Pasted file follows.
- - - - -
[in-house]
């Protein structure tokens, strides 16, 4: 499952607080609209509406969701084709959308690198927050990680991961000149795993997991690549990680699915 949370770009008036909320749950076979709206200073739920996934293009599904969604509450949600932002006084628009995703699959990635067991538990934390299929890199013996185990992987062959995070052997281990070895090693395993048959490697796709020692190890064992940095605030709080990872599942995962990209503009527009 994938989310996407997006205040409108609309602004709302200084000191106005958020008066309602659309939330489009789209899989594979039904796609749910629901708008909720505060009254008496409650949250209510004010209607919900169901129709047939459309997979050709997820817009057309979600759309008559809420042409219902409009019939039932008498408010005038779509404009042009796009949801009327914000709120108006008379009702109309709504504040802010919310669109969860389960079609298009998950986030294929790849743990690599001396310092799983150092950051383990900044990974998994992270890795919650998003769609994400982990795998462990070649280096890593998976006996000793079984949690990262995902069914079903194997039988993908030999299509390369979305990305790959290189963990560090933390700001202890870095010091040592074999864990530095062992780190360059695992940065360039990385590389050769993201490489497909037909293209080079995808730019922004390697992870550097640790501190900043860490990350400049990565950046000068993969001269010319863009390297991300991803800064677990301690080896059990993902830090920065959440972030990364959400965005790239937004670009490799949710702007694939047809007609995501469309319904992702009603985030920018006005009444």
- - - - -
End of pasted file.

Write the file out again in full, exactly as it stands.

[in-house]
């Protein structure tokens, strides 16, 4: 499952607080609209509406969701084709959308690198927050990680991961000149795993997991690549990680699915 949370770009008036909320749950076979709206200073739920996934293009599904969604509450949600932002006084628009995703699959990635067991538990934390299929890199013996185990992987062959995070052997281990070895090693395993048959490697796709020692190890064992940095605030709080990872599942995962990209503009527009 994938989310996407997006205040409108609309602004709302200084000191106005958020008066309602659309939330489009789209899989594979039904796609749910629901708008909720505060009254008496409650949250209510004010209607919900169901129709047939459309997979050709997820817009057309979600759309008559809420042409219902409009019939039932008498408010005038779509404009042009796009949801009327914000709120108006008379009702109309709504504040802010919310669109969860389960079609298009998950986030294929790849743990690599001396310092799983150092950051383990900044990974998994992270890795919650998003769609994400982990795998462990070649280096890593998976006996000793079984949690990262995902069914079903194997039988993908030999299509390369979305990305790959290189963990560090933390700001202890870095010091040592074999864990530095062992780190360059695992940065360039990385590389050769993201490489497909037909293209080079995808730019922004390697992870550097640790501190900043860490990350400049990565950046000068993969001269010319863009390297991300991803800064677990301690080896059990993902830090920065959440972030990364959400965005790239937004670009490799949710702007694939047809007609995501469309319904992702009603985030920018006005009444």